Case Law Details

Case Name : Sayqul Islam Vs ITO (ITAT Guhahati)
Appeal Number : ITA No. 235/Gau/2019
Date of Judgement/Order : 31/07/2020
Related Assessment Year : 2014-15
Courts : All ITAT (7620) ITAT Guwahati (12)

Sayqul Islam Vs ITO (ITAT Guwahati)

We note that assessing officer had not specifically identified any specific defects in the purported evidences and also taking note of the fact that the assessing officer has not held that the expenses so claimed by the assessee in his books of accounts were not incurred by the assessee for the purpose of its business. The assessee has produced all books of accounts, vouchers, bills and other documents but the Assessing Officer without pointing out any mistake and error in the bills/vouchers and in the books of accounts made addition @ 8% which was reduced by the ld CIT(A) to5%. It is also admitted fact that assessee`s books of accounts were not rejected by the assessing officer although these were not audited under section 44AB of the Act by a Chartered Accountant. We note that the AO could have ventured into estimation only after rejecting the books of accounts of the assessee u/s 145(3) and thereafter by best judgment assessment u/s 144 of the Act. Here in this case, the AO has not passed any order u/s 144 of the Act. The AO thus without rejecting the books of account of the assessee has gone for estimation on suspicion and conjectures that the assessee may be inflating its expenses and showing net profit ratio at a very low rate. Therefore, based on the factual position narrated above we find merits in the contention of the Counsel. Therefore, taking into account merits of the assessee`s case, as narrated above, in our opinion the ends of justice would be met, if a net profit rate of 2.50% is adopted. Thus, we direct the assessing officer to estimate the income @ 2.5% of the turnover which comes at Rs.5,58,999/-( 2.5% of Rs. 2,23,59,967).

FULL TEXT OF THE ITAT JUDGEMENT

The captioned appeal filed by the assessee, pertaining to assessment year 2014-15, is directed against the order passed by the Commissioner of Income Tax (Appeal)—1, Guwahati, in appeal no. 374494271250118/343, dated 07.02.2019,which in turn arises out of an assessment order passed by the Assessing Officer u/s 143(3) /147 of the Income Tax Act, 1961 (in short the ‘Act’) dated 27/12/2017.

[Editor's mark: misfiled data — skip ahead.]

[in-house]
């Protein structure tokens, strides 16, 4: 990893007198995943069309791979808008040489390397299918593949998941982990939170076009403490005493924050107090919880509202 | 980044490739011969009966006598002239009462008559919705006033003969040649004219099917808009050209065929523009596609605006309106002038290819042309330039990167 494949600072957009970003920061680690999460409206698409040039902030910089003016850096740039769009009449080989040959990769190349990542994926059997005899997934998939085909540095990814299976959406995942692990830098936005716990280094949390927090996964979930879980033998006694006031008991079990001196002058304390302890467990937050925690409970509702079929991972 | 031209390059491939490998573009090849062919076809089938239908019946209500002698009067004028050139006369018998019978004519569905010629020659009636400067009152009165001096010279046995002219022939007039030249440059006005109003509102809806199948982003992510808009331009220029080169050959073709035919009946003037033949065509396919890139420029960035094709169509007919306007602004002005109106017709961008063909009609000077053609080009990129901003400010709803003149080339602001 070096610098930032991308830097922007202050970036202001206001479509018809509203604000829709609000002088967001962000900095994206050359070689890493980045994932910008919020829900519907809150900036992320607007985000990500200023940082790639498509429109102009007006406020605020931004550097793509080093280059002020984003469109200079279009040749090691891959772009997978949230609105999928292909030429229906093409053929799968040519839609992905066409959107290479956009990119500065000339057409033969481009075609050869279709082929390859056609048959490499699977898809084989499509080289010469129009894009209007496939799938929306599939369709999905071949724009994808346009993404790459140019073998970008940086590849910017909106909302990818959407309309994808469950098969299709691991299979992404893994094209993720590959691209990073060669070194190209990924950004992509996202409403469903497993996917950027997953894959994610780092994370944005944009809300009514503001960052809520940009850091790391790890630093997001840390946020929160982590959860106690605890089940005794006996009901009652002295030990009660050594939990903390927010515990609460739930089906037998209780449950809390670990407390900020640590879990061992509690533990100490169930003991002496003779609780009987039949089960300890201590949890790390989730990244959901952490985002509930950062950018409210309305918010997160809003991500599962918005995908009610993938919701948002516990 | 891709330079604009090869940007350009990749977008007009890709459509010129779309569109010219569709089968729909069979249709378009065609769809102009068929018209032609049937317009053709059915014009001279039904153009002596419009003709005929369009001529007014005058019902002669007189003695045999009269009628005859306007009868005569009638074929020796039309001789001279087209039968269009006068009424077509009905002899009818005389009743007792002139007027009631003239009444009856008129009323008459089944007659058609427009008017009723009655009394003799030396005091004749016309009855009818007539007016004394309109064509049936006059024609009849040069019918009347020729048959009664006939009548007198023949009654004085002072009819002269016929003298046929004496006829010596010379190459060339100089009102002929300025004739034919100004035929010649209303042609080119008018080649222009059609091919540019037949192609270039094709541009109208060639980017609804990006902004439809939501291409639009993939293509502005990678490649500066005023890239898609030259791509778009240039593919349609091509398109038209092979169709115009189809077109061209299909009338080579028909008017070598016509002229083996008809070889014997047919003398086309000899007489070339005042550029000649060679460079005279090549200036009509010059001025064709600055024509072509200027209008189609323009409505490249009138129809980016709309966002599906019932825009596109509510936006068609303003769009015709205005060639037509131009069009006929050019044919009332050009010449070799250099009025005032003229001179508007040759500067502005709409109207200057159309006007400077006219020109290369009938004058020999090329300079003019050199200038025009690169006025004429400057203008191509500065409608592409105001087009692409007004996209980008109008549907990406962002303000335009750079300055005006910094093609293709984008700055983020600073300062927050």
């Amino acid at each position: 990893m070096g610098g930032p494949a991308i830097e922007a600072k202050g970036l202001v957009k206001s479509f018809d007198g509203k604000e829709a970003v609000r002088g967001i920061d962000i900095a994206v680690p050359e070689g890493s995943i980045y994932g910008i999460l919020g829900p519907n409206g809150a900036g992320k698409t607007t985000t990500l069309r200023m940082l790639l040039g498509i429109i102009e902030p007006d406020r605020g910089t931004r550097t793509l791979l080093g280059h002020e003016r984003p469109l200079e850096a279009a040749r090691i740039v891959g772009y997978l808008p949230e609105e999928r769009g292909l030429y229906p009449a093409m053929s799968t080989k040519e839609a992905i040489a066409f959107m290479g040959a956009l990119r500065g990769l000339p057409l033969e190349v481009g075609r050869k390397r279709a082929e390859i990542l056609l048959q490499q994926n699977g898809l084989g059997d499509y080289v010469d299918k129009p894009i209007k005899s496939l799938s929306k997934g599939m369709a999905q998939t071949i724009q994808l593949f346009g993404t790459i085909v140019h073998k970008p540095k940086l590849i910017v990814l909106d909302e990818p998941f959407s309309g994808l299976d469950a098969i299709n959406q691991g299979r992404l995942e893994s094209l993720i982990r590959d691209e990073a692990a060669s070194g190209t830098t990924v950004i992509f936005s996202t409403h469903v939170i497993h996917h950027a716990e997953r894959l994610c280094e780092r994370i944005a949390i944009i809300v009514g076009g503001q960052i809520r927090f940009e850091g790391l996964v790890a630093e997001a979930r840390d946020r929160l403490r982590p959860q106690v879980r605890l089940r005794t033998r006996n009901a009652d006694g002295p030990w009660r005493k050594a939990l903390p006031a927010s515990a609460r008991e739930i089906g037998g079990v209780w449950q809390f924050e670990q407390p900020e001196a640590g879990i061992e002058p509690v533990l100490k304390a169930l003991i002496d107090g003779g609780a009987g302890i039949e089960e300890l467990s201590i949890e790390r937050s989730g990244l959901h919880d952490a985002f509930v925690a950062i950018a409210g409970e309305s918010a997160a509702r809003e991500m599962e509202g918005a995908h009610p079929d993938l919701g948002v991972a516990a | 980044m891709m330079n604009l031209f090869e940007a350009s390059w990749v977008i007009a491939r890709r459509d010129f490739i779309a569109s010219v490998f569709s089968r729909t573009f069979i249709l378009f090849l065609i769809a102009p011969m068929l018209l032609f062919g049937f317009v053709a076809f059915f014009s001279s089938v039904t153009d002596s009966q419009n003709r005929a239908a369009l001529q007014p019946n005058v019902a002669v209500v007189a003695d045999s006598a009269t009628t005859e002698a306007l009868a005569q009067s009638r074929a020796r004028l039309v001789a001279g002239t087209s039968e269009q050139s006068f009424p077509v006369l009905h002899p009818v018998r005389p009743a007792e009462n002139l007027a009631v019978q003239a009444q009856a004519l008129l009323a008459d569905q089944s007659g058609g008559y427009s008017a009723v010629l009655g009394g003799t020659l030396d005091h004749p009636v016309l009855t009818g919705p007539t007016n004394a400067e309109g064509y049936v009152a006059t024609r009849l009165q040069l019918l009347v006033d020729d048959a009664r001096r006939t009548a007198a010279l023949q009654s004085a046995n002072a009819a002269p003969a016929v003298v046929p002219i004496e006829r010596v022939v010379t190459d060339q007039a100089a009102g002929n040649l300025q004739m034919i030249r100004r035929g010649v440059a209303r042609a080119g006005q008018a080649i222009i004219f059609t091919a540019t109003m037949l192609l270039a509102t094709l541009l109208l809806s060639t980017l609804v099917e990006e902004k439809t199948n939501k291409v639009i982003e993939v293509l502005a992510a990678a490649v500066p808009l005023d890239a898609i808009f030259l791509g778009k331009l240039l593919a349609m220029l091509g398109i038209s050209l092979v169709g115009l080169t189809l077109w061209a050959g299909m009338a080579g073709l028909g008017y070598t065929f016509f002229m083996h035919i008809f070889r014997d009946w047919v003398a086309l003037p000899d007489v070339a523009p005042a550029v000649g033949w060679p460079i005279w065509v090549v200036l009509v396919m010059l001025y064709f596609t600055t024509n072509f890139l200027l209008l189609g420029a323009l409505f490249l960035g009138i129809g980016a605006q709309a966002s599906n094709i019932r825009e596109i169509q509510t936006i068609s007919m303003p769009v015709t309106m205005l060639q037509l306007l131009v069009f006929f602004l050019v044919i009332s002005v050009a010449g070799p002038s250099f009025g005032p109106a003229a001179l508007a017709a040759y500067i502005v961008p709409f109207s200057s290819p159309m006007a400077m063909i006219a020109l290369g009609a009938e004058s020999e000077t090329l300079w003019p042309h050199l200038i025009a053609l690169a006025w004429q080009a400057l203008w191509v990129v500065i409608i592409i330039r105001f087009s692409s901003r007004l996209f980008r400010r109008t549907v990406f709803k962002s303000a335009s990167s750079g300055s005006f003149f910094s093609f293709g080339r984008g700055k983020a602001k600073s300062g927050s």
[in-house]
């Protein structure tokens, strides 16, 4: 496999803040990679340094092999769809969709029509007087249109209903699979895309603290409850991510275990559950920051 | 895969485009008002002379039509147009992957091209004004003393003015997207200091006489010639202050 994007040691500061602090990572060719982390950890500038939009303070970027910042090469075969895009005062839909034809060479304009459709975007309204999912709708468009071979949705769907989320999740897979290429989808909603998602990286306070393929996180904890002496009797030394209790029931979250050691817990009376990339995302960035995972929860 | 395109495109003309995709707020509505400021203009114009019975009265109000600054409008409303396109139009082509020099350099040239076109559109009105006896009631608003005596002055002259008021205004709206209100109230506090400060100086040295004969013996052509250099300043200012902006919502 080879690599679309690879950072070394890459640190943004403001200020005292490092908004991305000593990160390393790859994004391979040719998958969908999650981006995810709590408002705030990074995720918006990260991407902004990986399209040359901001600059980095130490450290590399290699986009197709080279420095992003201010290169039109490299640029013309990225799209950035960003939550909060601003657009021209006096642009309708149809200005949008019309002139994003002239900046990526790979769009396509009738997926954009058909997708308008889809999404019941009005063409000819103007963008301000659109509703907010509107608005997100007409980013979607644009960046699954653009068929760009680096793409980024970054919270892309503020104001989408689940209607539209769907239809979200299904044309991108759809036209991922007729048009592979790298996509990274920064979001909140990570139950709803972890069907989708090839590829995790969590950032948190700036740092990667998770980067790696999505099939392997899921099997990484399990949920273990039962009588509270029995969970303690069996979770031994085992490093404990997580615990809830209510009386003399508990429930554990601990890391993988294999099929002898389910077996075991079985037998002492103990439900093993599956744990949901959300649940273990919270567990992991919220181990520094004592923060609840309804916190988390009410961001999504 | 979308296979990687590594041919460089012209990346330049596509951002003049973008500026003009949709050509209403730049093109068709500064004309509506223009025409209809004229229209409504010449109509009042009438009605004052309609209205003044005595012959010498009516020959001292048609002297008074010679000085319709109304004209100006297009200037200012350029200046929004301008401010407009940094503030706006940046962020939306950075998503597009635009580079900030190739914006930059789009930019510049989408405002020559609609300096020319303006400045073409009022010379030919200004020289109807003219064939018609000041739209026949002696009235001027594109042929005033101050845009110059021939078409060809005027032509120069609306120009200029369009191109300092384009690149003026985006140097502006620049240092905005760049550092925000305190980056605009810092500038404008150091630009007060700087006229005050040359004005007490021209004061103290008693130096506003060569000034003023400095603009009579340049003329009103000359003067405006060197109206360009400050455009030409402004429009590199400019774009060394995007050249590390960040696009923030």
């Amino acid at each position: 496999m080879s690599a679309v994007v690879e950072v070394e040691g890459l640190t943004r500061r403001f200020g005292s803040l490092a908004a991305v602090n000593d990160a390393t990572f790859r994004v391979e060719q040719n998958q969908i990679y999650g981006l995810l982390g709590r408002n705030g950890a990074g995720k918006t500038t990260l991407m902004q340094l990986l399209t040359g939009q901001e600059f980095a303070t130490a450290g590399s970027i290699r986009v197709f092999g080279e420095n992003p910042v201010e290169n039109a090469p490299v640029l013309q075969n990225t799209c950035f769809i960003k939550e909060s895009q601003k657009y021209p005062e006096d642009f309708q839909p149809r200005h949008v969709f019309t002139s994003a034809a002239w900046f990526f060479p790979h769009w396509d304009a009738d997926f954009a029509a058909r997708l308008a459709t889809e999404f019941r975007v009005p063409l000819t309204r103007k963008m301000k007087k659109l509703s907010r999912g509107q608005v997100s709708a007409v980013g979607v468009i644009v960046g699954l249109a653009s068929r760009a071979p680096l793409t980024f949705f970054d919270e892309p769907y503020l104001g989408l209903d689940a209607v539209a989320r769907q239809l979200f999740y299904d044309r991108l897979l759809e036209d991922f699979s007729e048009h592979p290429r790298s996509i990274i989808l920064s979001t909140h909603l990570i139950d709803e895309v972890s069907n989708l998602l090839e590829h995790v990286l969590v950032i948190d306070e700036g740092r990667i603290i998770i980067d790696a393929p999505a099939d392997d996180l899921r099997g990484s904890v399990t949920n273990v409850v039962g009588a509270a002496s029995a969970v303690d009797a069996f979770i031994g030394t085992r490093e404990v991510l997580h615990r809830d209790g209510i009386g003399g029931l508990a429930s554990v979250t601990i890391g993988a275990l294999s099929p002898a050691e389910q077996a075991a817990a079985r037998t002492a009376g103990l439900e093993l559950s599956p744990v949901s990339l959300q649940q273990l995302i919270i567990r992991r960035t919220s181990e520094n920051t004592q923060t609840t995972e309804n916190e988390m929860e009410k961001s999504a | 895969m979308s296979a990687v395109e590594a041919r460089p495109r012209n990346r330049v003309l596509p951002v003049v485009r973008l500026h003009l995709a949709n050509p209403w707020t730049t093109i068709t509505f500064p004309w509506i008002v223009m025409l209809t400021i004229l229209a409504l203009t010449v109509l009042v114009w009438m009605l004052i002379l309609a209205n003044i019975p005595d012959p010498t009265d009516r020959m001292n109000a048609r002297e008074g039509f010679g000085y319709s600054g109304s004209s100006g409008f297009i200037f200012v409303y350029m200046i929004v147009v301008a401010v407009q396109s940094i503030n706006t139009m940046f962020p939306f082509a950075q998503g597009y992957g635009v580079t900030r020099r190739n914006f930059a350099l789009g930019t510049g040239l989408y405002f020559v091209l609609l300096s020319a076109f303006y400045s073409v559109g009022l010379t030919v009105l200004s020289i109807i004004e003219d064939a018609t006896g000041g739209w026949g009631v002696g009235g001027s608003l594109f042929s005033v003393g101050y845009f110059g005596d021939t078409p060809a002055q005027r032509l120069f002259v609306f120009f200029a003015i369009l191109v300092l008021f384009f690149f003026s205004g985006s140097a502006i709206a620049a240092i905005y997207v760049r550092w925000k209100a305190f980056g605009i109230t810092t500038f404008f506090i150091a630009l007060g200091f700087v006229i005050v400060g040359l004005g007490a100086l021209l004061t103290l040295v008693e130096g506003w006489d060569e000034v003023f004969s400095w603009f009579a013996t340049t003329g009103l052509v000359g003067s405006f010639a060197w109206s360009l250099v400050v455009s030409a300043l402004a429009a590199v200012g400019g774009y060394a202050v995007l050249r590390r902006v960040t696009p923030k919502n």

2. The grounds of appeal raised by the assessee are as follows:

1. For that the ld. CIT(A) was not justified in partially upholding the addition made by the Assessing Officer on estimated basis merely on the ground that the appellant assessee had failed to comply with requirements of law relating to audit and filing of returns, ignoring the fact that separate penalty was prescribed in the Act for the said failures.

2. For that the ld. CIT(A) was not justified in travelling beyond the assessment year under appeal and in issuing directions to the Assessing Officer to disturb the assessments relating to other years.

3. For that the appellant urges leave to raise any further / additional ground before or at the time of hearing of the appeal.

3. Brief facts qua the issue are that on examination of the return of income and the other documents submitted by assessee, it was noticed by assessing officer that the assessee has declared net profit to the tune of Rs.2,21,539/- on his turnover shown at Rs. 2,23,59,967/-. On percentage terms, the net profit comes to 0.99% of the turnover shown at Rs. 2,23,59,967/-. The information was provided by the assessee in his return of income reflecting maintenance of books of accounts, but not audited as required under the provisions of Section 44AB of the Act. As per provisions of section 44AD of the Act, in a case where books of accounts have not been maintained by the assessee and the turnover is less than Rupees one crore, the net profit can be shown at a minimum of 8% and the assessee is not required to maintain regular books of accounts. However, in a situation where the net profit is to be shown at less than 8% of turnover / sales, in that case the assessee is required to maintain books of accounts under section 44AA(2) of the Act, and also get the same audited by a Chartered Accountant as per provision of Section 44AB of the Act.